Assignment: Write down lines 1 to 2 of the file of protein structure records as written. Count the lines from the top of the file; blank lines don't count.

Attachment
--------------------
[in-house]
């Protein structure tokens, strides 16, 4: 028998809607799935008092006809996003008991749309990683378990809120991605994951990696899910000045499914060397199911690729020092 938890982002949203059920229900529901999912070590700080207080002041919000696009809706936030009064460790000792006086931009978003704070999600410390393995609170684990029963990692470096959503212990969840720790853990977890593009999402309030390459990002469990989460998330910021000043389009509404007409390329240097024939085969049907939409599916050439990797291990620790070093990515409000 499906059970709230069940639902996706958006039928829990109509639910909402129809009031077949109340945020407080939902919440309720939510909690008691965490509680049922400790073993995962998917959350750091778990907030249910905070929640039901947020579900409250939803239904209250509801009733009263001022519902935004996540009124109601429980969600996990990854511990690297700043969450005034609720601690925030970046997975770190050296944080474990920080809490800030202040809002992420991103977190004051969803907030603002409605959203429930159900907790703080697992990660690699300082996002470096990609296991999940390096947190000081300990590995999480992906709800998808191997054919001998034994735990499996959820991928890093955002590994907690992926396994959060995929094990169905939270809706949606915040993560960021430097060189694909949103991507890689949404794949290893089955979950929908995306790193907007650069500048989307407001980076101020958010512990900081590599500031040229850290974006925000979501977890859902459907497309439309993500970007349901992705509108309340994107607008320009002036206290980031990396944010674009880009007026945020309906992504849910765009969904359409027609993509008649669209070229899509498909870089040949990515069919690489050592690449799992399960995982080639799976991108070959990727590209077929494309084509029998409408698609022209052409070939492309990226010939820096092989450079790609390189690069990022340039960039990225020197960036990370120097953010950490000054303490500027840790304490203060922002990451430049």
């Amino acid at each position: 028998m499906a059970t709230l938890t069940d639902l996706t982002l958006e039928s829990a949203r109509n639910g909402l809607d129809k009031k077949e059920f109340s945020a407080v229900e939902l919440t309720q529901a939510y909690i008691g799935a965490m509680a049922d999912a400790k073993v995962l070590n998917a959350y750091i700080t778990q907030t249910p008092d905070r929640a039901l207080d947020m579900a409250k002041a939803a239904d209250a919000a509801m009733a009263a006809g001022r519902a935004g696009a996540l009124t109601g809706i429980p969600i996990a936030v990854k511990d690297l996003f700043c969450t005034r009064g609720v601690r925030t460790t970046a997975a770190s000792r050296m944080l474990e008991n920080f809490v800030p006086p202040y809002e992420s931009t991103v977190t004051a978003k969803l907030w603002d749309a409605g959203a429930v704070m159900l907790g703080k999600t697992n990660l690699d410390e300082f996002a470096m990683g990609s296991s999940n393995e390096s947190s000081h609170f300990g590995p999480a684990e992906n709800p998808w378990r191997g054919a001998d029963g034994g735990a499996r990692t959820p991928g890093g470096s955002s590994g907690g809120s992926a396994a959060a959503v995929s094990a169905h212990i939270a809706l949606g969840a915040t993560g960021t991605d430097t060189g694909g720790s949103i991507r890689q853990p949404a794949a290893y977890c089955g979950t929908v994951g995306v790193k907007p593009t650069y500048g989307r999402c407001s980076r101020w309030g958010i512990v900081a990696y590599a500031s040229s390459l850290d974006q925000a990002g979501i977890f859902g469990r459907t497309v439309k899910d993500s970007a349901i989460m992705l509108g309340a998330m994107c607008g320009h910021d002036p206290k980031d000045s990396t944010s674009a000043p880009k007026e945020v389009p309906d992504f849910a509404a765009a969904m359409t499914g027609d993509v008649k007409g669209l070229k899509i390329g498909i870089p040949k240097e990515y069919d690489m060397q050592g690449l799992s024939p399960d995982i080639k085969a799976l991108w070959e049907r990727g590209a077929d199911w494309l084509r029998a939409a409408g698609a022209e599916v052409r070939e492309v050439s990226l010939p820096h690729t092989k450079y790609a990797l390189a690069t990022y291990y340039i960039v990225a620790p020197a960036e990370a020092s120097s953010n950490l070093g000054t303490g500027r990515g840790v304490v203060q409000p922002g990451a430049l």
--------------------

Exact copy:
[in-house]
């Protein structure tokens, strides 16, 4: 028998809607799935008092006809996003008991749309990683378990809120991605994951990696899910000045499914060397199911690729020092 938890982002949203059920229900529901999912070590700080207080002041919000696009809706936030009064460790000792006086931009978003704070999600410390393995609170684990029963990692470096959503212990969840720790853990977890593009999402309030390459990002469990989460998330910021000043389009509404007409390329240097024939085969049907939409599916050439990797291990620790070093990515409000 499906059970709230069940639902996706958006039928829990109509639910909402129809009031077949109340945020407080939902919440309720939510909690008691965490509680049922400790073993995962998917959350750091778990907030249910905070929640039901947020579900409250939803239904209250509801009733009263001022519902935004996540009124109601429980969600996990990854511990690297700043969450005034609720601690925030970046997975770190050296944080474990920080809490800030202040809002992420991103977190004051969803907030603002409605959203429930159900907790703080697992990660690699300082996002470096990609296991999940390096947190000081300990590995999480992906709800998808191997054919001998034994735990499996959820991928890093955002590994907690992926396994959060995929094990169905939270809706949606915040993560960021430097060189694909949103991507890689949404794949290893089955979950929908995306790193907007650069500048989307407001980076101020958010512990900081590599500031040229850290974006925000979501977890859902459907497309439309993500970007349901992705509108309340994107607008320009002036206290980031990396944010674009880009007026945020309906992504849910765009969904359409027609993509008649669209070229899509498909870089040949990515069919690489050592690449799992399960995982080639799976991108070959990727590209077929494309084509029998409408698609022209052409070939492309990226010939820096092989450079790609390189690069990022340039960039990225020197960036990370120097953010950490000054303490500027840790304490203060922002990451430049």